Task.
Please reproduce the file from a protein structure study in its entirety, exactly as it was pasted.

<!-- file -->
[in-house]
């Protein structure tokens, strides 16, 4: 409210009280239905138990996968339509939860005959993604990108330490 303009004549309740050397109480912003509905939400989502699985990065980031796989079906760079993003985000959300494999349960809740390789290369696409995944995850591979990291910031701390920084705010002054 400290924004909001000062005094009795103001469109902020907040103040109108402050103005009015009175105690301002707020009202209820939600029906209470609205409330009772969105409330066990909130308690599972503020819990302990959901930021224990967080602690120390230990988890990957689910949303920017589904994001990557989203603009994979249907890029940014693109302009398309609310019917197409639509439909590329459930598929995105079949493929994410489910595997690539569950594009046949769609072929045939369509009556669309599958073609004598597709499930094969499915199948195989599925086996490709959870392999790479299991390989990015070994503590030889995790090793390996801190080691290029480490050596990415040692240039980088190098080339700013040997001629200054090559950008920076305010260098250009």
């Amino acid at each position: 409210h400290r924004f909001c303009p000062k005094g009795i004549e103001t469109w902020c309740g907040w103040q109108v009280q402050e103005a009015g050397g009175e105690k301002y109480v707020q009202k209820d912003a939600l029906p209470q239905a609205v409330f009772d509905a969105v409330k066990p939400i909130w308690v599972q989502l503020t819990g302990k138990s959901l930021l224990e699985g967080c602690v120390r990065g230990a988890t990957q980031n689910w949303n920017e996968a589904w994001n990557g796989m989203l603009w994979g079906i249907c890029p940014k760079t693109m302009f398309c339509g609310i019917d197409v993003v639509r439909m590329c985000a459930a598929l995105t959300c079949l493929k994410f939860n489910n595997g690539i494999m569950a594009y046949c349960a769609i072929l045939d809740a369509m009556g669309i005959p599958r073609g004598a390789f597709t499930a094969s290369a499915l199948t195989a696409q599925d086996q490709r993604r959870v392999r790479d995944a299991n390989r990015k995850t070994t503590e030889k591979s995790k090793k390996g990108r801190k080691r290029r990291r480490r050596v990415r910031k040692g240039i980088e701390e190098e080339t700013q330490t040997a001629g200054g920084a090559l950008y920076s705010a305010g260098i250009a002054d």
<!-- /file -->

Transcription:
[in-house]
């Protein structure tokens, strides 16, 4: 409210009280239905138990996968339509939860005959993604990108330490 303009004549309740050397109480912003509905939400989502699985990065980031796989079906760079993003985000959300494999349960809740390789290369696409995944995850591979990291910031701390920084705010002054 400290924004909001000062005094009795103001469109902020907040103040109108402050103005009015009175105690301002707020009202209820939600029906209470609205409330009772969105409330066990909130308690599972503020819990302990959901930021224990967080602690120390230990988890990957689910949303920017589904994001990557989203603009994979249907890029940014693109302009398309609310019917197409639509439909590329459930598929995105079949493929994410489910595997690539569950594009046949769609072929045939369509009556669309599958073609004598597709499930094969499915199948195989599925086996490709959870392999790479299991390989990015070994503590030889995790090793390996801190080691290029480490050596990415040692240039980088190098080339700013040997001629200054090559950008920076305010260098250009």
């Amino acid at each position: 409210h400290r924004f909001c303009p000062k005094g009795i004549e103001t469109w902020c309740g907040w103040q109108v009280q402050e103005a009015g050397g009175e105690k301002y109480v707020q009202k209820d912003a939600l029906p209470q239905a609205v409330f009772d509905a969105v409330k066990p939400i909130w308690v599972q989502l503020t819990g302990k138990s959901l930021l224990e699985g967080c602690v120390r990065g230990a988890t990957q980031n689910w949303n920017e996968a589904w994001n990557g796989m989203l603009w994979g079906i249907c890029p940014k760079t693109m302009f398309c339509g609310i019917d197409v993003v639509r439909m590329c985000a459930a598929l995105t959300c079949l493929k994410f939860n489910n595997g690539i494999m569950a594009y046949c349960a769609i072929l045939d809740a369509m009556g669309i005959p599958r073609g004598a390789f597709t499930a094969s290369a499915l199948t195989a696409q599925d086996q490709r993604r959870v392999r790479d995944a299991n390989r990015k995850t070994t503590e030889k591979s995790k090793k390996g990108r801190k080691r290029r990291r480490r050596v990415r910031k040692g240039i980088e701390e190098e080339t700013q330490t040997a001629g200054g920084a090559l950008y920076s705010a305010g260098i250009a002054d």